[Python-ideas] Alternative spelling for list.append()

Michael Selik mike at selik.org
Mon Jun 18 16:43:08 EDT 2018

On Mon, Jun 18, 2018 at 12:56 PM Mikhail V <mikhailwas at gmail.com> wrote:

> Numpy arrays have also append() and insert() methods,

In [2]: np.arange(1).append(2)
AttributeError: 'numpy.ndarray' object has no attribute 'append'

In [3]: np.arange(1).insert
AttributeError: 'numpy.ndarray' object has no attribute 'insert'

So one syntax generalization possible is towards insert() method.

Why would you even want to encourage inserting into a list? It's slow and
should be *discouraged*.

Although IMO it could be made into nice syntax only by introducing
> some symbol into the index notation. For example:
> L[] = item                 append(item)
> L[^] = item                ?  appendleft(item)
> L[^0] = item               insert (0, item)
> ...
> L[^i] = item               insert(i, x)
> Note, I am not responsible for the adequacy of the technical
> part - since it may be not plausible technically.

Indeed, changing the syntax to add a special meaning to caret operator
inside of index assignment is a *major* change. Not worthwhile for such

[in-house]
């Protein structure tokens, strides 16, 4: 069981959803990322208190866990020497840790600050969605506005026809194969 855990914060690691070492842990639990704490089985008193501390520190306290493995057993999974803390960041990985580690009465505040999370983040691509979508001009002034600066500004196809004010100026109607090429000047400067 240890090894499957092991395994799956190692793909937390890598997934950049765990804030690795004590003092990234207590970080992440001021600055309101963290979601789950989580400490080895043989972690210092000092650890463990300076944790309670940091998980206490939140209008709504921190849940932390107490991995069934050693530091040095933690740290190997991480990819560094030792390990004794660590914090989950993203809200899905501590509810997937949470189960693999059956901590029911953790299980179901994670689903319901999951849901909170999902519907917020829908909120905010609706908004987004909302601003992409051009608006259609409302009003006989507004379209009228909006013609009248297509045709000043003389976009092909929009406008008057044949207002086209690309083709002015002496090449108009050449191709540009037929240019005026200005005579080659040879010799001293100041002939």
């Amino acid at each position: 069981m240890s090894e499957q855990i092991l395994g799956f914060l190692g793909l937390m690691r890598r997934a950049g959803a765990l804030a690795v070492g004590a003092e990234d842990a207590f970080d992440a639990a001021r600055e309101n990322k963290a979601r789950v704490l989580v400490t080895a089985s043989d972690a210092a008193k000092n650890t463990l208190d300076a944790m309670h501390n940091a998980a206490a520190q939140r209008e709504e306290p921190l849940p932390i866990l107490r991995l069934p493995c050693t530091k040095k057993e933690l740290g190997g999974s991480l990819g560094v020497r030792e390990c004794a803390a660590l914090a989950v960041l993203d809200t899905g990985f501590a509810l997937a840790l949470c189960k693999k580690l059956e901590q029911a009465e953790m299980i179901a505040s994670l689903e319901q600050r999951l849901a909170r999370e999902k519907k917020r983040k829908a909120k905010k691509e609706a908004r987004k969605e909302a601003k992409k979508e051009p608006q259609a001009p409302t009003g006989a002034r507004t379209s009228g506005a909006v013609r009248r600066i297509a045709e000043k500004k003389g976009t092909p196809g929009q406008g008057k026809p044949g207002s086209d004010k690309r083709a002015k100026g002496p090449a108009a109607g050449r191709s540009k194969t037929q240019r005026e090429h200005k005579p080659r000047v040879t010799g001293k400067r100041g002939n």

dubious benefit.

On Mon, Jun 18, 2018 at 1:08 PM Joao S. O. Bueno <jsbueno at python.org.br>

> MutableSequence protocol to define "<<" as "append"

No one has demonstrated with any realistic examples why code would look
better with ``a <<= b`` instead of ``a.append(b)``. Perhaps a language in
its infancy could toy with new spellings, but Python is old now and should
be more cautious with change.

I know that at least Brython used the "<<=" enhanced assignement
> operator to manipulate HTML DOM, and it often results in
> quite compact code when compared with javascript-equivalente manipulations.

That sounds great for a dedicated HTML DOM manipulation tool, but not for
the core list type.

On Sun, Jun 17, 2018 at 6:12 PM Chris Angelico <rosuav at gmail.com> wrote:

> Actually, maybe the problem here is that there's no easy way to
> represent "-0" in a slice.
> >>> items[:0] = ["shim"] # insert at beginning
>>> items[-0:] # failed parallel

The fact that signed 2's complement integers don't support negative zero
does cause some problems for both indexing and slicing. However, to me it
seems this is a fundamental human problem with zero. Thus the ever-present
off-by-one error. I can't think of a solution that doesn't cause more harm
than good.
-------------- next part --------------
An HTML attachment was scrubbed...
URL: <http://mail.python.org/pipermail/python-ideas/attachments/20180618/a87b3653/attachment-0001.html>

More information about the Python-ideas mailing list